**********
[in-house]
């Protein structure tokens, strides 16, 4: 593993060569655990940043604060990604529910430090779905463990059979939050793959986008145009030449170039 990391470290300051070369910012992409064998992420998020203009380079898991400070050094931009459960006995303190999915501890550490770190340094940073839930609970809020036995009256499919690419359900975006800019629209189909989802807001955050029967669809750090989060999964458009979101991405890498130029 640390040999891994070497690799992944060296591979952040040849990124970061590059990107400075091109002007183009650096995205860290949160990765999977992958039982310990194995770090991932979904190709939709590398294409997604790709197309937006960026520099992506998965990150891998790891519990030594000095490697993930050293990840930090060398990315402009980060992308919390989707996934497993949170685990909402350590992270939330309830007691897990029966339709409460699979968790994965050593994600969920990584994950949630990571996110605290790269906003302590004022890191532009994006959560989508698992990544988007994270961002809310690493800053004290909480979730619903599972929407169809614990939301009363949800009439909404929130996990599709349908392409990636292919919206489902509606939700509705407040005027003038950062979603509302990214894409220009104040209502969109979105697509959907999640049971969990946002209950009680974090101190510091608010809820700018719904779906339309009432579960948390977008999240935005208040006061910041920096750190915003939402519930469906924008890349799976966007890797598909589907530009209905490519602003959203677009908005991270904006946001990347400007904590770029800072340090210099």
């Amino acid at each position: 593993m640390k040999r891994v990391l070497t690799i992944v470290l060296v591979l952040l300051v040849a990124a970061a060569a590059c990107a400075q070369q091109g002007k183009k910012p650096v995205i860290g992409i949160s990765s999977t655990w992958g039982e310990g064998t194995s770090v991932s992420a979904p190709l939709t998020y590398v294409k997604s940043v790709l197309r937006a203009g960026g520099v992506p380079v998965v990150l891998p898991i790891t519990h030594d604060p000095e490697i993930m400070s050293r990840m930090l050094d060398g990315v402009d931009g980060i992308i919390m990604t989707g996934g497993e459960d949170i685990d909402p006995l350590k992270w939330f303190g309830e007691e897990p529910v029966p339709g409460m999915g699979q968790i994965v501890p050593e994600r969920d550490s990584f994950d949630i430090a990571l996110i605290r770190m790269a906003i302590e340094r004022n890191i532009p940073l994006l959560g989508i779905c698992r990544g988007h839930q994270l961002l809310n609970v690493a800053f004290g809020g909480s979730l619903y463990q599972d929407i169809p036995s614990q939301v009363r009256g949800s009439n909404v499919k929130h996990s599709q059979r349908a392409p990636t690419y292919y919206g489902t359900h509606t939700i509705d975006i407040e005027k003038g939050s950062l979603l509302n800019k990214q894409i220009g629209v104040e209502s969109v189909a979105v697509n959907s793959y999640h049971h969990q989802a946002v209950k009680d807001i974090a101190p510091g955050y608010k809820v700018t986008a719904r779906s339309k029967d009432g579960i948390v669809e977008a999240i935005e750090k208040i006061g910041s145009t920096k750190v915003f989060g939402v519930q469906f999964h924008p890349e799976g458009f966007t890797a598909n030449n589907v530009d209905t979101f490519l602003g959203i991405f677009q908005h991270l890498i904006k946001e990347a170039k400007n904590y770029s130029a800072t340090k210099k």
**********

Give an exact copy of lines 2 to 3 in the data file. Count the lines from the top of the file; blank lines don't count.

């Protein structure tokens, strides 16, 4: 593993060569655990940043604060990604529910430090779905463990059979939050793959986008145009030449170039 990391470290300051070369910012992409064998992420998020203009380079898991400070050094931009459960006995303190999915501890550490770190340094940073839930609970809020036995009256499919690419359900975006800019629209189909989802807001955050029967669809750090989060999964458009979101991405890498130029 640390040999891994070497690799992944060296591979952040040849990124970061590059990107400075091109002007183009650096995205860290949160990765999977992958039982310990194995770090991932979904190709939709590398294409997604790709197309937006960026520099992506998965990150891998790891519990030594000095490697993930050293990840930090060398990315402009980060992308919390989707996934497993949170685990909402350590992270939330309830007691897990029966339709409460699979968790994965050593994600969920990584994950949630990571996110605290790269906003302590004022890191532009994006959560989508698992990544988007994270961002809310690493800053004290909480979730619903599972929407169809614990939301009363949800009439909404929130996990599709349908392409990636292919919206489902509606939700509705407040005027003038950062979603509302990214894409220009104040209502969109979105697509959907999640049971969990946002209950009680974090101190510091608010809820700018719904779906339309009432579960948390977008999240935005208040006061910041920096750190915003939402519930469906924008890349799976966007890797598909589907530009209905490519602003959203677009908005991270904006946001990347400007904590770029800072340090210099």
């Amino acid at each position: 593993m640390k040999r891994v990391l070497t690799i992944v470290l060296v591979l952040l300051v040849a990124a970061a060569a590059c990107a400075q070369q091109g002007k183009k910012p650096v995205i860290g992409i949160s990765s999977t655990w992958g039982e310990g064998t194995s770090v991932s992420a979904p190709l939709t998020y590398v294409k997604s940043v790709l197309r937006a203009g960026g520099v992506p380079v998965v990150l891998p898991i790891t519990h030594d604060p000095e490697i993930m400070s050293r990840m930090l050094d060398g990315v402009d931009g980060i992308i919390m990604t989707g996934g497993e459960d949170i685990d909402p006995l350590k992270w939330f303190g309830e007691e897990p529910v029966p339709g409460m999915g699979q968790i994965v501890p050593e994600r969920d550490s990584f994950d949630i430090a990571l996110i605290r770190m790269a906003i302590e340094r004022n890191i532009p940073l994006l959560g989508i779905c698992r990544g988007h839930q994270l961002l809310n609970v690493a800053f004290g809020g909480s979730l619903y463990q599972d929407i169809p036995s614990q939301v009363r009256g949800s009439n909404v499919k929130h996990s599709q059979r349908a392409p990636t690419y292919y919206g489902t359900h509606t939700i509705d975006i407040e005027k003038g939050s950062l979603l509302n800019k990214q894409i220009g629209v104040e209502s969109v189909a979105v697509n959907s793959y999640h049971h969990q989802a946002v209950k009680d807001i974090a101190p510091g955050y608010k809820v700018t986008a719904r779906s339309k029967d009432g579960i948390v669809e977008a999240i935005e750090k208040i006061g910041s145009t920096k750190v915003f989060g939402v519930q469906f999964h924008p890349e799976g458009f966007t890797a598909n030449n589907v530009d209905t979101f490519l602003g959203i991405f677009q908005h991270l890498i904006k946001e990347a170039k400007n904590y770029s130029a800072t340090k210099k």